Early Christian Ireland

Patrick Weston Joyce

126. Lewy the son of Laeghaire was too young at the time of his father's death to claim the throne, which was seized by Olioll Molt king of Connaught, son of Dathi, A.D. 463. But Lewy when he came of age raised a great army and defeated and slew king Olioll in the terrible battle of Ocha in Meath and took possession of the throne. This battle, which was fought in 483, was a sort of revolution. Olioll Molt did not belong to the Hy Neill. Lewy was of the Southern Hy Neill; and from this date, for 500 years without a break, the Hy Neill held the throne of Ireland.

During this king's reign (in 503) a colony was led to Scotland, the greatest colony of all, by three brothers, Fergus, Angus, and Lome, sons of an Irish chief named Erc. Fergus, commonly called Fergus Mac Erc, became king of the Scottish Gaelic colony, which before long mastered the whole country and ultimately gave it the name of Scotland (from the Scots or Irish).

127. Dermot the son of Fergus Kervall became king of Ireland in 544. In his reign Tara was deserted as a royal residence on account of a curse pronounced against it by St. Rodan of Lorrha in Tipperary. From that time forth the kings of Ireland lived elsewhere—each in his own province: and the place gradually fell into decay.

128. Aed or Hugh the son of Ainmire reigned from 572 to 598. By him was summoned in 574 the celebrated convention of Druim-cete [Drum-Ketta], now called the Mullagh or Daisy Hill, on the river Roe, near Limavady, which was attended by the chief men of Ireland both lay and clerical. St. Columba also and a number of his clergy came from Iona to take part in the proceedings, as well as the king and chiefs of the Scottish Dalriada. At this meeting two important questions were settled. The bards had become so numerous and so oppressive on the people by their insolence and exactions that king Hugh proposed that the order should be abolished and the bards banished. But at St. Columkille's intercession a middle course was adopted. Their number was greatly reduced, and strict rules were laid down for the regulation of their conduct for the future. The principal bards, or ollaves, had to employ themselves in teaching schools. The second question had reference to the colony in Scotland. Up to this it had been subject to the kings of Ireland: but at the intercession of St, Columkille it was now made independent.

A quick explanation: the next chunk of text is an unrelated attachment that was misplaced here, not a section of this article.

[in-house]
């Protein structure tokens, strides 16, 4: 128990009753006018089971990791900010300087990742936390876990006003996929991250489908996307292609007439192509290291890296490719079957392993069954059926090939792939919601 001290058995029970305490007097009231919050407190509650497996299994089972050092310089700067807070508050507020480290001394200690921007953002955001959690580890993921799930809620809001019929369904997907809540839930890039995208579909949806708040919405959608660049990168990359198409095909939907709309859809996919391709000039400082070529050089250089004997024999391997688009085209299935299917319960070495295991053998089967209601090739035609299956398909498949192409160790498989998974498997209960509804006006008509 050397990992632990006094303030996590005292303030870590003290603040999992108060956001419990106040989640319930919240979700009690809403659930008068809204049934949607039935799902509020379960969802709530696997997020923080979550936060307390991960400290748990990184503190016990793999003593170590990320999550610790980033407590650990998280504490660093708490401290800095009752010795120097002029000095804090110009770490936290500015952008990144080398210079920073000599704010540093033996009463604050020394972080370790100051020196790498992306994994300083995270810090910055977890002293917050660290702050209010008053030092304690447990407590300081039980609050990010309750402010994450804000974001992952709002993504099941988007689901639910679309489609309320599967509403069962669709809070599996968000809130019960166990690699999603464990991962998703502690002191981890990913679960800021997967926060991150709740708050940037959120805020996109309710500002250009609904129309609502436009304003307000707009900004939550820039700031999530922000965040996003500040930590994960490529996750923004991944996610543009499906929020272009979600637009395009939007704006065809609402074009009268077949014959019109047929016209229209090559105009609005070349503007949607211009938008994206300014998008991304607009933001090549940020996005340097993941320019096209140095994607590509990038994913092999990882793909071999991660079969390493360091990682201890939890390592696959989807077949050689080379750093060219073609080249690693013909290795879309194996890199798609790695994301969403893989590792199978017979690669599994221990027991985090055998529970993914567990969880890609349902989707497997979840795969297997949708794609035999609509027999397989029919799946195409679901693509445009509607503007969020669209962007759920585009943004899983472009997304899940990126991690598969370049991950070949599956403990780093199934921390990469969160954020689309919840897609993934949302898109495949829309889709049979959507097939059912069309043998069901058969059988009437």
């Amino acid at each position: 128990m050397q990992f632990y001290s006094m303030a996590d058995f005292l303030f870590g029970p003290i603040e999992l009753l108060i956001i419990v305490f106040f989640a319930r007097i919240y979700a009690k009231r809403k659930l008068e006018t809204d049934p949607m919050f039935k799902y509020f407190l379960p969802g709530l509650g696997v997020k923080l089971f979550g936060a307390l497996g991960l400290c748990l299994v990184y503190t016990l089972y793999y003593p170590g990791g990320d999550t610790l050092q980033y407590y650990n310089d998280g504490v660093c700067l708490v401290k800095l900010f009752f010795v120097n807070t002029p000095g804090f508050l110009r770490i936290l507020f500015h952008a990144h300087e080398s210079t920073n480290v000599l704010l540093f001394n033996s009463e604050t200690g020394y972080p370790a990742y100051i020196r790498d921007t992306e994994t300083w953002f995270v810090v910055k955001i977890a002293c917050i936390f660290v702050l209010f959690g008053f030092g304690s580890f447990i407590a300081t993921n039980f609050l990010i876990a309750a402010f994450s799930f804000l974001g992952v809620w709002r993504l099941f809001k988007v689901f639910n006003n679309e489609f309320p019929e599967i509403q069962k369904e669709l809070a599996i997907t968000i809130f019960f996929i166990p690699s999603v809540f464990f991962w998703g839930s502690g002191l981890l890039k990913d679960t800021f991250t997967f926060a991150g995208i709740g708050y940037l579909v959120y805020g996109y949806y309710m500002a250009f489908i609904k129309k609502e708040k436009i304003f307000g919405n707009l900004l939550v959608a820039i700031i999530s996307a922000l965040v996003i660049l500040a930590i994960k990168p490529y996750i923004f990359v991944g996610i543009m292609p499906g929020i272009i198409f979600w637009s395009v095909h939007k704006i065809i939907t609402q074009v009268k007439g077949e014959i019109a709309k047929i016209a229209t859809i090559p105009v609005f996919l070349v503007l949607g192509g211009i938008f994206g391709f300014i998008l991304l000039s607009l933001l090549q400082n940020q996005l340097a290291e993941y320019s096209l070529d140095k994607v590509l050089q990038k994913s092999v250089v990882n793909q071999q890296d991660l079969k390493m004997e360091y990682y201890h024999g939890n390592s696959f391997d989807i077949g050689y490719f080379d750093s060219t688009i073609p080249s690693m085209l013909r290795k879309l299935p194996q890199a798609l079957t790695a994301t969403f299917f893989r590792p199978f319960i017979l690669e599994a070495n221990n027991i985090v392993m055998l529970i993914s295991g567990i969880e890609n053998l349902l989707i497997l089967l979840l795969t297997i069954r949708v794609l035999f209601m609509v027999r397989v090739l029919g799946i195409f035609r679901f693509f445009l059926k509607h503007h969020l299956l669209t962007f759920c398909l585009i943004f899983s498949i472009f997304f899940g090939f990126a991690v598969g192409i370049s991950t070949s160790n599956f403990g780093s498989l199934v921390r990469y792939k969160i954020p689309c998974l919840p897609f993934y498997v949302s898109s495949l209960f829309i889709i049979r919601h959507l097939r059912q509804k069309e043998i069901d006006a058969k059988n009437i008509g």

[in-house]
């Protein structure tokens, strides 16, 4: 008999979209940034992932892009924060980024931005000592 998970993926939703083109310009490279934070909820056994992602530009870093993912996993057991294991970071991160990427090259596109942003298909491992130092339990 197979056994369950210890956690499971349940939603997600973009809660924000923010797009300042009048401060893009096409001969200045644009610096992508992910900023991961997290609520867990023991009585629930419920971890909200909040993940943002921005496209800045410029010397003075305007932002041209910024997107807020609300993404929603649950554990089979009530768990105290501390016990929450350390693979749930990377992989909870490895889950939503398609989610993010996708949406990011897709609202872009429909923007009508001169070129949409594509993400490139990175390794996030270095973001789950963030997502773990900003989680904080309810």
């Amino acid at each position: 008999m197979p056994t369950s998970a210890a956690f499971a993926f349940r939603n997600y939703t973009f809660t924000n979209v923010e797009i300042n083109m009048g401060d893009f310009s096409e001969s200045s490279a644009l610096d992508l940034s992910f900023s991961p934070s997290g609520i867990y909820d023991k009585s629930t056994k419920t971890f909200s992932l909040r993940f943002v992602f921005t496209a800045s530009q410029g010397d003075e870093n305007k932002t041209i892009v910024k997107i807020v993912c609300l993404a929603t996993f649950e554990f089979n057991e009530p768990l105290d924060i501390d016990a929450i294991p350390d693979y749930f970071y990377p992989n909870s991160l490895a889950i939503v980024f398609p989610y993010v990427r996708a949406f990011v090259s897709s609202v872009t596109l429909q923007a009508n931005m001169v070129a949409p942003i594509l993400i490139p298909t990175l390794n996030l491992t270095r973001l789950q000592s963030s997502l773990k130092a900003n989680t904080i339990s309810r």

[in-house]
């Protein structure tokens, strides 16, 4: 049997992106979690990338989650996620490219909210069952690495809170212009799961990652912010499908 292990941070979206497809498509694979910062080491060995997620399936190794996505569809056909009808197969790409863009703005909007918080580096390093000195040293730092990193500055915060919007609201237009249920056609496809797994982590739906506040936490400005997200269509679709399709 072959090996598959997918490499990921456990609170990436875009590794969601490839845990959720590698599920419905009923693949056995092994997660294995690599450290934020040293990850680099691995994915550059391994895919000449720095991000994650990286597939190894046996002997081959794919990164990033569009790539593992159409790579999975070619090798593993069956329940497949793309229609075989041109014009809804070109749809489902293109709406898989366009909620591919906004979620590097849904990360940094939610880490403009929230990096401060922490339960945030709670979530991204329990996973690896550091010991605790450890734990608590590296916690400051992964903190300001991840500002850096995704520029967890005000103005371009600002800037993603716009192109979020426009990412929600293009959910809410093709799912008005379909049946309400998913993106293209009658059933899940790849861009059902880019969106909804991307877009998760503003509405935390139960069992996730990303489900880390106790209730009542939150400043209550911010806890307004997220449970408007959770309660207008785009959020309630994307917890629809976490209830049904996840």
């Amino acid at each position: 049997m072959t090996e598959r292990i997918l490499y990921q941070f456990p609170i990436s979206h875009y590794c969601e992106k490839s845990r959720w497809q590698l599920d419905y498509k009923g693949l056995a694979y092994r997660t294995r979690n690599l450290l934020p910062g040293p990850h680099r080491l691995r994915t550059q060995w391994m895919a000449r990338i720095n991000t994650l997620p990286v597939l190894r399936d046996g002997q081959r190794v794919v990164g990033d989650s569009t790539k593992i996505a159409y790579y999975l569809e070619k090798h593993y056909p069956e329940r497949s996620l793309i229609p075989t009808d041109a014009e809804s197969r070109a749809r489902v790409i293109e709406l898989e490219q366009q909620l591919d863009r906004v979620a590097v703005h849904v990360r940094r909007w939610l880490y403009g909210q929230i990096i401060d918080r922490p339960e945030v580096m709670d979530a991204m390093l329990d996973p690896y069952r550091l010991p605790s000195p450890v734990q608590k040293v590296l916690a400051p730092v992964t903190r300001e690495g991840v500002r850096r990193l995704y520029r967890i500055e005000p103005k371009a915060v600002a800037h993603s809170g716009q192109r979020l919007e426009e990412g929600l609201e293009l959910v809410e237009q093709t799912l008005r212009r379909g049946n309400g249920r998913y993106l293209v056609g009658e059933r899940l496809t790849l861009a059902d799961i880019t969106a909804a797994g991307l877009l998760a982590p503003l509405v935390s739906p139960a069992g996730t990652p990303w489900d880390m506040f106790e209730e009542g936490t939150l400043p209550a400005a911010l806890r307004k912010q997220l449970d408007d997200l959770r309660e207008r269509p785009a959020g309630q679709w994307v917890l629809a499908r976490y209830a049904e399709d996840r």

King Aed, attempting to exact the Borumean tribute, was defeated and slain by Branduff king of Leinster at the battle of Dunbolg, near Dunlavin, in the county Wicklow.

129. Donall the son of king Aed Mac Ainmire ascended the throne, A.D. 627. A powerful Ulster prince named Congal Claen, who had been banished by Donall, landed on the coast of Down, after an exile of nine years, with a great army of auxiliaries—Britons, Saxons, Alban Scots, and Picts—and was immediately joined by his Ulster partisans.

Donall had been fully aware of Congal's projected invasion, and had made preparations to meet it. He marched northwards at the head of his army to Moyrath, now Moira in the county of Down, where was fought, in 637, one of the most sanguinary battles recorded in Irish history. It lasted for six successive days, and terminated in the total defeat of the invaders. Congal fell fiercely fighting at the head of his forces; and his army was almost annihilated.

130. The Irish kings had continued to exact the Boru tribute from the Leinstermen, who struggled manfully against it to the last. But at the earnest solicitation of St. Moling, Finaghta the Festive, who became king in 674, solemnly renounced the Boru for himself and his successors.

The generous action of Finaghta did not end the trouble. After the lapse of two reigns, the monarch Fergal demanded the tribute; and on refusal a battle was fought in 722 at the historic hill of Allen in Kildare, in which the royal forces were utterly defeated, and king Fergal himself and 7,000 of his men were slain.

But when Aed (or Hugh) Allen, the son of Fergal, became king, he engaged the Leinster army at Ballyshannon in Kildare, and nearly exterminated them; A.D. 738.